A win, finally! (AP Photo)

You probably could not have drawn up a worse start to the Most Important Series of The Season. Luis Severino allowed five of the first six batters to reach base and each of those guys scored, putting the Yankees in a 5-0 hole after the first inning and setting the tone for the eventual 11-5 blowout loss on Friday night.

The Blue Jays finished with 16 hits, including five homers — the first time ever they’ve had that many hits and home runs in a game at Yankee Stadium (old or new).

I think its safe to say that David Price would have no problems pitching at the friendly confines of Yankee Stadium (you know, if he was ever to somehow do that more than a few times per season). He is now 6-0 with a 1.66 ERA in his last eight starts at Yankee Stadium.

He’s the first visiting pitcher to go undefeated in eight straight road starts against the Yankees since Bret Saberhagen from 1985-99. And Price is also the first visitor to win six straight decisions at Yankee Stadium since David Wells from 1987-1991.

Didi Gregorius was a one-man show on offense, going 2-for-4 and driving in four of the team’s five runs, the third time he’s had at least 4 RBIs this season. Gregorius is the first Yankee shortstop to have three games of four-or-more RBIs since Frankie Crosetti in 1936.

Nightmare on 161st Street, Part I and II
There are many words to describe Saturday’s doubleheader and none of them are good. The Yankees allowed 19 runs combined, and were swept in a doubleheader at Yankee Stadium by the Blue Jays for the first time in franchise history. The only other time the Blue Jays took both games of a doubleheader against the Yankees was August 2, 1983 at Exhibition Stadium in Toronto.

The Blue Jays hit four homers in the slugfest — and combined with their five-homer outburst on Friday — this is the first time ever that the Yankees have allowed at least four home runs in back-to-back games at Yankee Stadium (old or new). The last time they gave up at least four dingers in consecutive games to the same opponent anywhere was in 1977 to the Red Sox.

Just when you thought it couldn’t get worse for the Yankees after the demoralizing loss in the first game … then the second game of the doubleheader happened. It was another embarrassing loss as the Blue Jays won their seventh straight game at Yankee Stadium, their longest win streak in the Bronx ever. (Remember when the Yankees won 17 games in a row at home against the Blue Jays, spanning the 2012-14 seasons? Yeah, good times.)

The two losses dropped the Yankees to 1-8 against the Blue Jays at Yankee Stadium. That’s their most home losses to any opponent in a single season in the Divisional Era (since 1969).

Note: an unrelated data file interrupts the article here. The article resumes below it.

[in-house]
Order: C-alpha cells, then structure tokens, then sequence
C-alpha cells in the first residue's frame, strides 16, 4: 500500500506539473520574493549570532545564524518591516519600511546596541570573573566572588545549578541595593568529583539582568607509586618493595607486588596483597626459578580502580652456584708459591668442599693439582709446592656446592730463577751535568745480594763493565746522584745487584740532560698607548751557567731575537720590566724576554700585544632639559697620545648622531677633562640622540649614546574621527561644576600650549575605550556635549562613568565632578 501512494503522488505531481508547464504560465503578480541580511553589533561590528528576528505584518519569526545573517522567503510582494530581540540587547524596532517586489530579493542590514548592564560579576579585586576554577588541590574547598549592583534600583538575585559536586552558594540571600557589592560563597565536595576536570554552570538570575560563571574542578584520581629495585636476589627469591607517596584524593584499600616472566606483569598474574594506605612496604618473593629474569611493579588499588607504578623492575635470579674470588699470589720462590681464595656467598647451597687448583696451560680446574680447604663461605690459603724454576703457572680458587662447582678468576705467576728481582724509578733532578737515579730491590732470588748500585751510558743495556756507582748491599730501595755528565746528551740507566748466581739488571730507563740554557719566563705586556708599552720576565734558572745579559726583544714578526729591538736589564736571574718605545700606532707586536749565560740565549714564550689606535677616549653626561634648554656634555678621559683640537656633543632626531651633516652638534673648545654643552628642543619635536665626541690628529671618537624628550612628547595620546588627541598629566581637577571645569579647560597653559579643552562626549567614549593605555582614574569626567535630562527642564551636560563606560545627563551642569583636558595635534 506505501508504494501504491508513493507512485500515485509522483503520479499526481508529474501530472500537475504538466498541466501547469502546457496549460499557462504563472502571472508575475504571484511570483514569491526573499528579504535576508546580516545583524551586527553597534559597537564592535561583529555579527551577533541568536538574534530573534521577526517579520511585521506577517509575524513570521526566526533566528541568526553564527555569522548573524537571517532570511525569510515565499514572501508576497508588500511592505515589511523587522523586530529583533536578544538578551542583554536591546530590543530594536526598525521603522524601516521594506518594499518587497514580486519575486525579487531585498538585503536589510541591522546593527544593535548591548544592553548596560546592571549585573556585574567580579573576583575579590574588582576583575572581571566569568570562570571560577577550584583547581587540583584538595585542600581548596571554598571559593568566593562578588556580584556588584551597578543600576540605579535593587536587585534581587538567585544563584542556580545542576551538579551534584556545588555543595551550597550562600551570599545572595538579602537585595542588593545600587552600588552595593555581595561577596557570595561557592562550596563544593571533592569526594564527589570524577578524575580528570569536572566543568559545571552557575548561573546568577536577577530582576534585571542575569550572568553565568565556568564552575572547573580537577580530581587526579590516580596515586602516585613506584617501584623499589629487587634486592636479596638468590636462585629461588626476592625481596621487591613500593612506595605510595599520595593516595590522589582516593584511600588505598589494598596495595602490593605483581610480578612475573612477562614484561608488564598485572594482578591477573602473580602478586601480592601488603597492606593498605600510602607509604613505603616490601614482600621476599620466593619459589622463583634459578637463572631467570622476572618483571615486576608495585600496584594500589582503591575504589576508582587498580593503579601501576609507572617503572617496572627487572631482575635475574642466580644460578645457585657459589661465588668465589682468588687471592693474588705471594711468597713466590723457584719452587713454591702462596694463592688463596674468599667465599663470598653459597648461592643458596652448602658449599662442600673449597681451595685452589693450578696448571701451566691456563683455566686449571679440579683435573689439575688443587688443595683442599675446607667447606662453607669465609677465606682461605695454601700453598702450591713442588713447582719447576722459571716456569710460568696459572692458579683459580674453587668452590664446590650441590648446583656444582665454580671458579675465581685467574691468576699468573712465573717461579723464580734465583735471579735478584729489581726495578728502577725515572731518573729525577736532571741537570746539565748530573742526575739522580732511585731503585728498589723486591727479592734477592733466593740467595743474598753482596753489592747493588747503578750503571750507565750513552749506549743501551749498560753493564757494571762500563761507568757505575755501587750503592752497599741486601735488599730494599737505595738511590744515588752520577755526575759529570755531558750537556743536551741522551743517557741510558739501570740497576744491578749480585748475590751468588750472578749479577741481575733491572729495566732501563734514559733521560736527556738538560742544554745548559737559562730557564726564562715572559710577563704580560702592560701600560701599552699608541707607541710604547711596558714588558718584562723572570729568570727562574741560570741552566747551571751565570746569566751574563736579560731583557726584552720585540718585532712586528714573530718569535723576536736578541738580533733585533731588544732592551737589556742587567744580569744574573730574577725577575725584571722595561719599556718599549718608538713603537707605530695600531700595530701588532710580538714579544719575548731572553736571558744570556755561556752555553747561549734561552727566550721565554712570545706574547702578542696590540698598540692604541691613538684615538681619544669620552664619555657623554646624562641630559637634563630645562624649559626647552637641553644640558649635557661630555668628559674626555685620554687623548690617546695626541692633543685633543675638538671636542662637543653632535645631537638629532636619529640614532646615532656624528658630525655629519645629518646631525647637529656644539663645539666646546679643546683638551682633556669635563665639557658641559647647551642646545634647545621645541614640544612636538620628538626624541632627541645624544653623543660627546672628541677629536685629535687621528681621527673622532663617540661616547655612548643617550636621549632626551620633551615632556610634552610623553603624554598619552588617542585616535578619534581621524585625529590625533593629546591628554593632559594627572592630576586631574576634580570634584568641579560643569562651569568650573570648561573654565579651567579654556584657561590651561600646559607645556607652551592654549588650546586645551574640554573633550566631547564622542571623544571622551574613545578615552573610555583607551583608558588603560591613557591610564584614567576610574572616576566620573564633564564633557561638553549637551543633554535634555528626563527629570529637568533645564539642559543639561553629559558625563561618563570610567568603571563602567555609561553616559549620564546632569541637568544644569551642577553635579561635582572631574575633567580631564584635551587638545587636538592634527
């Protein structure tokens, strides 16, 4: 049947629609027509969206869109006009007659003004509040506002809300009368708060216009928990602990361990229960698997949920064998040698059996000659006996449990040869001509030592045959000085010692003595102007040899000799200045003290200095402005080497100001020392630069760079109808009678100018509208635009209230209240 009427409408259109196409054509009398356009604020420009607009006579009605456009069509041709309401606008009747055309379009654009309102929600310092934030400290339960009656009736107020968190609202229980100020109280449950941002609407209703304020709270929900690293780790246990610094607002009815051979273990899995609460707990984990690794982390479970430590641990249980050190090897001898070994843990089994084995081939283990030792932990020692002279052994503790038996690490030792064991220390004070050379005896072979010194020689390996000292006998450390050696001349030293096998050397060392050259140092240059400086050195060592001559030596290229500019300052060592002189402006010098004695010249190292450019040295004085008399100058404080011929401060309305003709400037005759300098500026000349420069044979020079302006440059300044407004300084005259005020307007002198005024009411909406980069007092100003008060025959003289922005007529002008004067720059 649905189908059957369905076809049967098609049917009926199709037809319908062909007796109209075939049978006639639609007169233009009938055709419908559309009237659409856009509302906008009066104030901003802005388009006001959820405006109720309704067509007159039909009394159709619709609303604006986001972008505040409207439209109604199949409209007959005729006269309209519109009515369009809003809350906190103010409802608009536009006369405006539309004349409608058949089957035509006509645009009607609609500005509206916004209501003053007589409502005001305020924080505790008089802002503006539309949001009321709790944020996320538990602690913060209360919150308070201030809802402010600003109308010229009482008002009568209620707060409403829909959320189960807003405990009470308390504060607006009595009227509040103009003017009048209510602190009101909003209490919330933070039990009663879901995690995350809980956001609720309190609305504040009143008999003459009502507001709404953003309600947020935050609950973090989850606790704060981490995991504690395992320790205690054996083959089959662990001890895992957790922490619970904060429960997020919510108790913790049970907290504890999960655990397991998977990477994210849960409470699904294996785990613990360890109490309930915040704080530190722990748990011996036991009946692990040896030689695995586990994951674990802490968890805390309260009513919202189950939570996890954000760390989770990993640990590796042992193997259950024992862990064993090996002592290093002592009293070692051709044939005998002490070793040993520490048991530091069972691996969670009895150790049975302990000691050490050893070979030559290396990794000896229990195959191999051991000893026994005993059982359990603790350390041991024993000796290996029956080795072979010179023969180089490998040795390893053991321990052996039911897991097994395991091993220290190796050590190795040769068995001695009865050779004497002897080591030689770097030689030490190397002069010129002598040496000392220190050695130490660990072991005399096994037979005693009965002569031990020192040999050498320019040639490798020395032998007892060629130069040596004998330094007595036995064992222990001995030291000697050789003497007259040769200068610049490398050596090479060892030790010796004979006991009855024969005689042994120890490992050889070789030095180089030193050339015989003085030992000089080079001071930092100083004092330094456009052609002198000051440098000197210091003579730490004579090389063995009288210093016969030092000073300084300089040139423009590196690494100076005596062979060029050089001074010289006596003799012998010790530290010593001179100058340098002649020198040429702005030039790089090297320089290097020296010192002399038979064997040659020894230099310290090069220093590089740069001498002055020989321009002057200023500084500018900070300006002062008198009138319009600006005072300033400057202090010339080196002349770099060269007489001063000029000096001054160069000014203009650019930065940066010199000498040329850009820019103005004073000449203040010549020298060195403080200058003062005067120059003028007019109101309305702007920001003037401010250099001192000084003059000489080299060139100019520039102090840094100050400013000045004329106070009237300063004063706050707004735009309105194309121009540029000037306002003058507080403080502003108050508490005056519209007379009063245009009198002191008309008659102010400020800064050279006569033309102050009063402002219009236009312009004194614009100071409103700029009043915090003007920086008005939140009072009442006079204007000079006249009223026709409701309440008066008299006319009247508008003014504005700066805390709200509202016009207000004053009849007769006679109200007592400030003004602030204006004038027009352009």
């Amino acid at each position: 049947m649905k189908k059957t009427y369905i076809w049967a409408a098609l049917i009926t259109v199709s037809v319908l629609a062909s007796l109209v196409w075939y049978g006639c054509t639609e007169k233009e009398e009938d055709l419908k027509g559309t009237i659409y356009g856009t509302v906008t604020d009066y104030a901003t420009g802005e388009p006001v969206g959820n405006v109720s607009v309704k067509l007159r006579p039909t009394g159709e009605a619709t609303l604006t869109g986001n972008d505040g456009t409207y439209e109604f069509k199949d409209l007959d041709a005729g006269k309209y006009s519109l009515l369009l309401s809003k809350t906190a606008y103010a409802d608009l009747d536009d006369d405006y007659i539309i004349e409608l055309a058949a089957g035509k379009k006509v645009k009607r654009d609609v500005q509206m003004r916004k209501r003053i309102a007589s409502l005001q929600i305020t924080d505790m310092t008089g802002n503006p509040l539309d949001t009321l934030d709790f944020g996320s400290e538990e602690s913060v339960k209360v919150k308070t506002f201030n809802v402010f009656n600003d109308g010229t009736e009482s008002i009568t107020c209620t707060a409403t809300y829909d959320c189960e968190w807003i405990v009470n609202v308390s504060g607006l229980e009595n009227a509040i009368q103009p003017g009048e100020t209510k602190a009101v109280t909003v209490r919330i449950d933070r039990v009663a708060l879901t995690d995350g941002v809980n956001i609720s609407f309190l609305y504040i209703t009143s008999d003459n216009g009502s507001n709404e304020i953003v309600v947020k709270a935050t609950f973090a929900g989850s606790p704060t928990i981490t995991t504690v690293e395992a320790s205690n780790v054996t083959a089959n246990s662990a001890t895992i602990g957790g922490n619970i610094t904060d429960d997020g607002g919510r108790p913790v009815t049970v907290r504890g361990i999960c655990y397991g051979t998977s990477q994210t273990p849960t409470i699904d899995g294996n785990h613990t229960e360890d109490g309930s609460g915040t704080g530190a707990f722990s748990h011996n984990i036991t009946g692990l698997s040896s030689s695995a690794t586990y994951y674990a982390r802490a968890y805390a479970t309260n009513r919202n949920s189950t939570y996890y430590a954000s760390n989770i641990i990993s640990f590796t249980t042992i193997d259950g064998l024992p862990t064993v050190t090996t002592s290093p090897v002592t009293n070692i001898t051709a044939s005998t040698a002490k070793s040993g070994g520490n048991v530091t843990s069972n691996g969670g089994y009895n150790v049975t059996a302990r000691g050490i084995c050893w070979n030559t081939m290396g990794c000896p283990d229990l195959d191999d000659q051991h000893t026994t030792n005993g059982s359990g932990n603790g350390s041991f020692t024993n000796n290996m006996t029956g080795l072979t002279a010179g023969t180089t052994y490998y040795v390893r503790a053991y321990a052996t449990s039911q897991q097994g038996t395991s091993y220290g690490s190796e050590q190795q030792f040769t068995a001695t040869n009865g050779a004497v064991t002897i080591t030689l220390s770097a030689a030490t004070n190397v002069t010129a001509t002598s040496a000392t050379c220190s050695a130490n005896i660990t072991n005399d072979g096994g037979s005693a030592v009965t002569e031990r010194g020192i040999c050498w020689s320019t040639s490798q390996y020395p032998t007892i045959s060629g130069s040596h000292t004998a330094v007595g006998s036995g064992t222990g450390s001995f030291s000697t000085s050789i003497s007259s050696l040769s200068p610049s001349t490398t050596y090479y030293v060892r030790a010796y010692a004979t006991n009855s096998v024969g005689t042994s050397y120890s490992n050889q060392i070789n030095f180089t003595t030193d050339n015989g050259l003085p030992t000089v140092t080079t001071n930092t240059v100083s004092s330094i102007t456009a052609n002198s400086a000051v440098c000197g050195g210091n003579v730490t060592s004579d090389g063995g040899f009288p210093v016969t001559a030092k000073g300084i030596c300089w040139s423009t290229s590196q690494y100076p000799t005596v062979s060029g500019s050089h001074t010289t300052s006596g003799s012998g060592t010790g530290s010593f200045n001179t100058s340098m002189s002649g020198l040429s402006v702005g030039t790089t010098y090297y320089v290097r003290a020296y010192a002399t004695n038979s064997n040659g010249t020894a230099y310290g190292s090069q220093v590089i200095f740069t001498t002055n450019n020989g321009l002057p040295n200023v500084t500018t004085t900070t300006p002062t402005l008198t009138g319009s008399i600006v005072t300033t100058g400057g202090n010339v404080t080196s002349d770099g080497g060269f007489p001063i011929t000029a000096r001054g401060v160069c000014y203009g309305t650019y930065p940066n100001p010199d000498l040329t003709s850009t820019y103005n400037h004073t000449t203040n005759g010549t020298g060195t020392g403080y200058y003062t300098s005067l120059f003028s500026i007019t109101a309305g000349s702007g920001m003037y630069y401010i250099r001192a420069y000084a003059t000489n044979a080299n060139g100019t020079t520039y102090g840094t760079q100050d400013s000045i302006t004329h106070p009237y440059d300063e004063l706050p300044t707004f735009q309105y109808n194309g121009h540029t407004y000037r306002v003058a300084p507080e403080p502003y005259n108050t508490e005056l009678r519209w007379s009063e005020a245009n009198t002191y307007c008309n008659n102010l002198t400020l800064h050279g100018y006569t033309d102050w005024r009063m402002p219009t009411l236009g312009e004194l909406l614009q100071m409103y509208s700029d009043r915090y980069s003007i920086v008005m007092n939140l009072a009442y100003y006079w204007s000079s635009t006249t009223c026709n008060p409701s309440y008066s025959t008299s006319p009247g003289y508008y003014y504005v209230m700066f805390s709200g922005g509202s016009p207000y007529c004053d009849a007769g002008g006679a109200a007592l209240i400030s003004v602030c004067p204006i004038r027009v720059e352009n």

Ivan Nova had a miserable outing in the nightcap, allowing six runs on seven hits and also squeezed in two wild pitches and hit two batters in his 1 2/3 innings. He is the first Yankee pitcher in the last 100 years to throw multiple wild pitches and hit at least two batters in fewer than two innings pitched.

Once again in the second game, the Yankees offense was a one-man show, this time starring Brett Gardner. He hit two three-run homers, driving in six of the Yankees seven runs in the 10-7 loss. Gardner is just the third player in franchise history with at least six RBIs in a loss at Yankee Stadium. The others were Bernie Williams on June 17, 2000 vs. the White Sox and Mike Stanley on August 10, 1995 against the Indians.

This is what aces do. Masahiro Tanaka was masterful in shutting down the powerful Jays lineup on Sunday afternoon, throwing seven scoreless innings with seven strikeouts as the Yankees avoided the sweep with a 5-0 shutout.

Tanaka — who gave up one run and struck out eight in a complete game win in his last start against Toronto — joined David Cone (1997) as the only Yankees with consecutive games of at least seven innings pitched, no more than one run allowed and at least seven strikeouts against the Blue Jays.

Dustin Ackley went 2-for-2 and drove in three runs with a homer and a sac fly, giving the Yankees a huge boost against the knuckleballer R.A. Dickey. Ackley is now 6-for-13 (.462) with two homers in his career off Dickey, the second-highest batting average by any lefty with that many at-bats vs. Dickey.

Fan Confidence Poll: September 14th, 2015

Record Last Week: 2-5 (34 RS, 43 RA)
Season Record: 78-64 (693 RS, 615 RA, 79-63 pythag. record) 3.5 GB in ALE, 4.0 games up on WC spot
Opponents This Week: @ Rays (three games, Mon. to Weds.), Thurs. OFF, @ Mets (three games, Fri. to Sun.)

Top stories from last week:

Please take a second to answer the poll below and give us an idea of how confident you are in the team. You can view the interactive Fan Confidence Graph anytime via the Features tab in the nav bar above, or by clicking here. Thanks in advance for voting.

Given the team's current roster construction, farm system, management, etc., how confident are you in the Yankees' overall future?